Today the benefits of marriage and monogamy are increasingly outweighed by the costs.
A typically bold statement, presented as if self-evident, and followed, quite promptly, by this:
Today, single women have more power and presence than ever before – but there’s still a price to pay for choosing not to pair up. It’s not just about the stress of steering a life in unnavigated waters and unlearning decades of conditioning… It’s also about the money. Over half of Americans earning minimum wage or below are single women – and single mothers are five times as likely to live in poverty as married ones.
A detail that seems somewhat at odds with the claim that marriage and monogamy are probably best avoided. However, Laurie hastens past these mere practicalities, muttering only that,
society must do more, and better, to support women’s choices.
She then fixes on the more pressing imperative:
If women reject marriage and partnership en masse, the economic and social functioning of modern society will be shaken to its core.
And so the abandonment of the stable family unit is something to be endorsed in the war against the Great Hegemon of heteropatriachal capitalism, which must be toppled at all cost. Or, in Laurie’s words,
I happen to believe in dismantling the social and economic institutions of marriage and family.
The destruction of which is, apparently,
the only chance we have of one day, at last, meeting and mating as true equals.
Readers who currently regard their marriages and relationships as both functional and a meeting of equals are, it seems, delusional, at least according to Laurie. At which point, you may wish to revisit Ms Penny’s excited endorsement of an article by Madeleine Schwartz, in which we were told, based on nothing, that the “diffusion” of the family unit – which is to say, absent fathers, hardship and subsequent dependence on the state – “is one of the most exciting things to happen to the American social pattern since sexual liberation.”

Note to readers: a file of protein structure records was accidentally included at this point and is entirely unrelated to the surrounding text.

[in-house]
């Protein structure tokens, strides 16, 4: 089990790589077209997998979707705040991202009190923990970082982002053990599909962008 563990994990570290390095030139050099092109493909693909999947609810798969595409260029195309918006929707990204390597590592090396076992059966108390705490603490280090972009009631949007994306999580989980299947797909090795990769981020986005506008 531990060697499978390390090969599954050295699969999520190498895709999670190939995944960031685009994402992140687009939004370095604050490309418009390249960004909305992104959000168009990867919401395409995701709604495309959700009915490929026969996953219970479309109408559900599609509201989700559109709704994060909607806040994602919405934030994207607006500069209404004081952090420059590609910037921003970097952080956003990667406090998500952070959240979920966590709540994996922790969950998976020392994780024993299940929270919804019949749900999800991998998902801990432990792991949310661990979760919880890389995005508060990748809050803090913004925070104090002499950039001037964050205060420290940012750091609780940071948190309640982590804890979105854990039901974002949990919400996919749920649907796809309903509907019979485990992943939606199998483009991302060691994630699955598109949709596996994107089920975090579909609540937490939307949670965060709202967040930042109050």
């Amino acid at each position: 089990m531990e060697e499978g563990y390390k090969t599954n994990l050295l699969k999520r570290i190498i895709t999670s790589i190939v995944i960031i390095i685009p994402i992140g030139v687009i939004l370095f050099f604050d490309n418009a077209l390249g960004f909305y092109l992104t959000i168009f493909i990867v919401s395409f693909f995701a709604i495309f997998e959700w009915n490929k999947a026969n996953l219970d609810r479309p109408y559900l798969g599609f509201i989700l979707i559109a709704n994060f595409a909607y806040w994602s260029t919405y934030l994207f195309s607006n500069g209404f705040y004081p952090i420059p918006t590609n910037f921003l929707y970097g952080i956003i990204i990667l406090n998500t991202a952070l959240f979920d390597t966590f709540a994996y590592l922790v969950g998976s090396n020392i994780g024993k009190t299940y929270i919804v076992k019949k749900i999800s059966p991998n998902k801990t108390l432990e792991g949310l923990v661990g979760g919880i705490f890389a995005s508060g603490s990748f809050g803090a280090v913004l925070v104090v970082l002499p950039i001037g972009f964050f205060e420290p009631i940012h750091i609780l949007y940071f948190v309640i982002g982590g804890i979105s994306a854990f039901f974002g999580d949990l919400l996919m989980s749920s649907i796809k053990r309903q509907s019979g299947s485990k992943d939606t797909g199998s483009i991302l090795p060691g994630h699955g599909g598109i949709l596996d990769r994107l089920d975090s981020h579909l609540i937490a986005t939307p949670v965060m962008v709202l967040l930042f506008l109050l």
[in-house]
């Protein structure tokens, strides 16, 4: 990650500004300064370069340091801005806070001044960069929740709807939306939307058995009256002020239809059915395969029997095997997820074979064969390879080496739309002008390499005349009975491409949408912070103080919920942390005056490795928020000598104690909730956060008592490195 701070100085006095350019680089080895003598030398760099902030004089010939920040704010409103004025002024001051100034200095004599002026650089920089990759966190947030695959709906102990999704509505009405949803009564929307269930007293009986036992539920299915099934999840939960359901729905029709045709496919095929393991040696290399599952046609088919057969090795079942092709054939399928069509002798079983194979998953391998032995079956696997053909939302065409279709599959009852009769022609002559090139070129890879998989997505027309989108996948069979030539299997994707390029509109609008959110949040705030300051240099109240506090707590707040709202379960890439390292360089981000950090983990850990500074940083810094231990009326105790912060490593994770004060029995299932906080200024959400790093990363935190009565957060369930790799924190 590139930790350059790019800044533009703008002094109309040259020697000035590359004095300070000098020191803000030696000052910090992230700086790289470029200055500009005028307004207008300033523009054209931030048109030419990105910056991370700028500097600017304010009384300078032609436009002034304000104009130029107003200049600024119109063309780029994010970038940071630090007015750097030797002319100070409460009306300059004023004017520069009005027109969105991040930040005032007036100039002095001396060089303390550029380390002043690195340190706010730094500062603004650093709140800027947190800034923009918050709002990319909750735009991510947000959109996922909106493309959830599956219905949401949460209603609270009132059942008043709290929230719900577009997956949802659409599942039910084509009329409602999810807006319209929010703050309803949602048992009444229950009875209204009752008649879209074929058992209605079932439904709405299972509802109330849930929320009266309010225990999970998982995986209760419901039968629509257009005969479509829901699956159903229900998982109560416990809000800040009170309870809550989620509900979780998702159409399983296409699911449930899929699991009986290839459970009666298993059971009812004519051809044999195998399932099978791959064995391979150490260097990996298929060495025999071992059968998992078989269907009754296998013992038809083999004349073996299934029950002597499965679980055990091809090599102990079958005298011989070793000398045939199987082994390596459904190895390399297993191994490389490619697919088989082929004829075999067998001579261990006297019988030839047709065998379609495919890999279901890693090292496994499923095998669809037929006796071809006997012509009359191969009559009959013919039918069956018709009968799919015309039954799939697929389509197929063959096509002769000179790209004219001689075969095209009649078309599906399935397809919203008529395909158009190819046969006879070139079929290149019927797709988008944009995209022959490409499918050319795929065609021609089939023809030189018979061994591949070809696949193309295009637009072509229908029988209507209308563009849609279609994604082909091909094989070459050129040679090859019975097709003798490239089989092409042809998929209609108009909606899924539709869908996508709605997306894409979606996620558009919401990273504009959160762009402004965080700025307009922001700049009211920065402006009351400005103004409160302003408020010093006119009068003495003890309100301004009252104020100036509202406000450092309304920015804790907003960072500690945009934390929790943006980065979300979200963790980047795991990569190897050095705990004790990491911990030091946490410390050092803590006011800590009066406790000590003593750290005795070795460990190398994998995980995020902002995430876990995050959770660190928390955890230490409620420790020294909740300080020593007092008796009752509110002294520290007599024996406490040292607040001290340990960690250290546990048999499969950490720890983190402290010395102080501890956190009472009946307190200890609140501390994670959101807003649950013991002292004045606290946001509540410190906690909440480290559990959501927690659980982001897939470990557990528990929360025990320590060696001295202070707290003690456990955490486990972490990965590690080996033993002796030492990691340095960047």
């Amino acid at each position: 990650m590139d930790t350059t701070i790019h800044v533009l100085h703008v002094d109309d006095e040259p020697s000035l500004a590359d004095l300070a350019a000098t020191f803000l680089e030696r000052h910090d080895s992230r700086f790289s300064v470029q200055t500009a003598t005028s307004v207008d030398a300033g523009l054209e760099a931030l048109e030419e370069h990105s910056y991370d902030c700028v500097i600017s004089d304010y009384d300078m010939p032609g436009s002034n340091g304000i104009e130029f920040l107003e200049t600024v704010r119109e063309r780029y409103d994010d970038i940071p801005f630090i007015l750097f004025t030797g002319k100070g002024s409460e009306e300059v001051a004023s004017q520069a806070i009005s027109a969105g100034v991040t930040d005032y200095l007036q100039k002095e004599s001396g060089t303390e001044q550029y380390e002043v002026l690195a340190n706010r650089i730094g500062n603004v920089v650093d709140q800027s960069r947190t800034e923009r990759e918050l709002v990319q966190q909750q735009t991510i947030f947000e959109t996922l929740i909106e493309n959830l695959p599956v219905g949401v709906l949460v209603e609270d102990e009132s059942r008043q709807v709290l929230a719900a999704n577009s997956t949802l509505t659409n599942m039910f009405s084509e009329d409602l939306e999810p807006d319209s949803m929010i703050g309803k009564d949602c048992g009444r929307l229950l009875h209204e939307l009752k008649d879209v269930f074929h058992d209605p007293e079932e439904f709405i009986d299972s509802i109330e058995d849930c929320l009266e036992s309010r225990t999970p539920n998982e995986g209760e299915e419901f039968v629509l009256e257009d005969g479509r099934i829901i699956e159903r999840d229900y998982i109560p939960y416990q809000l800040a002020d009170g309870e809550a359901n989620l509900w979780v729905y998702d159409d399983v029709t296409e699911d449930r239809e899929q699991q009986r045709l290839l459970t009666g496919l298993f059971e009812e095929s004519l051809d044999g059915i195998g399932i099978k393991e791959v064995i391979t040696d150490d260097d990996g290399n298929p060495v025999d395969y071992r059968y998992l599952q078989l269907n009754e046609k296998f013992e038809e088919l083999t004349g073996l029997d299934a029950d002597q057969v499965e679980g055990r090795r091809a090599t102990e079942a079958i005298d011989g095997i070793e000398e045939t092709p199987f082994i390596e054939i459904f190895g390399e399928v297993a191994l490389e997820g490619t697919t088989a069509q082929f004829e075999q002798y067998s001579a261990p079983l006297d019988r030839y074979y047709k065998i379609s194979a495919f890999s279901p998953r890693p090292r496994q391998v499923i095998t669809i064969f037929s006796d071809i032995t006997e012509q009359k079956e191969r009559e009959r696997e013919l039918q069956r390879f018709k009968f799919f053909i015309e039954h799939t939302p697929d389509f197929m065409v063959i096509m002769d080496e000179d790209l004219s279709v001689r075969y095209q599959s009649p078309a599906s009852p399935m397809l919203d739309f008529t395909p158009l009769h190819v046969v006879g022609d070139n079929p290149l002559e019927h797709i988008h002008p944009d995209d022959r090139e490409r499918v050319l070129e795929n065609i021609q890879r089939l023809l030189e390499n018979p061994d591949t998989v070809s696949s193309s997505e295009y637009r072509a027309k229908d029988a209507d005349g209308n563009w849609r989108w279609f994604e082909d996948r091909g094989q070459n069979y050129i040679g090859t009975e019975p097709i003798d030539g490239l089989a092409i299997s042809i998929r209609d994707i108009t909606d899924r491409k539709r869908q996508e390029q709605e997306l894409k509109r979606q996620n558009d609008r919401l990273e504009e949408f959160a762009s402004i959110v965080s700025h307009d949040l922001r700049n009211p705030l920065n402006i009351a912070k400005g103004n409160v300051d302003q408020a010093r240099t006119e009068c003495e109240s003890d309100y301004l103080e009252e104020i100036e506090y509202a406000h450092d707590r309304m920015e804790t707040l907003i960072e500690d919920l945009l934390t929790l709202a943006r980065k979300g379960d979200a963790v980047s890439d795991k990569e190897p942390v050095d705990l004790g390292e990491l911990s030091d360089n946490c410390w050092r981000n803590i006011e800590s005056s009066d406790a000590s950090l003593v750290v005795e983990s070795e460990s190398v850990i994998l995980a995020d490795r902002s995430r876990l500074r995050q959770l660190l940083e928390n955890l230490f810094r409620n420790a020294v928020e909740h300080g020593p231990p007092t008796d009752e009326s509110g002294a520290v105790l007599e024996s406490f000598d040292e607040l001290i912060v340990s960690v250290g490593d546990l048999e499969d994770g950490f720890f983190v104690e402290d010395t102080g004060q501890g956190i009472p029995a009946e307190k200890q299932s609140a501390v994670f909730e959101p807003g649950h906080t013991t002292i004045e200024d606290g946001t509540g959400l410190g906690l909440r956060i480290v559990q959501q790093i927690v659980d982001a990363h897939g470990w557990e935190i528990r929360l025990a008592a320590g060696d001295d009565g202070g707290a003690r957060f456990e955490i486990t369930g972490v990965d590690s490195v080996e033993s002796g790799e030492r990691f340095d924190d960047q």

And if that fact-free assertion tickles your fancy, you may also be entertained by one of Laurie’s own:
Women everywhere are simply going on strike, and it is a strike the like of which society has barely contemplated. It is distributed and dispersed, and the picket lines begin at the door of every household and the threshold of every human heart.
You heard her, women everywhere.
And note that, in 2,252 words, and despite an ostensible topic of the nuclear family, no mention is made of parenting and its practicalities, and specifically the needs of children and one’s obligations to them, beyond a brief admission that, “single mothers are five times as likely to live in poverty as married ones.” But hey, let’s all do as Laurie says. For the revolution.
Christina Hoff Sommers talks with Brad Wilcox of the Institute for Family Studies on the advantages of marriage, with data and correlations, and the consequences of its abandonment.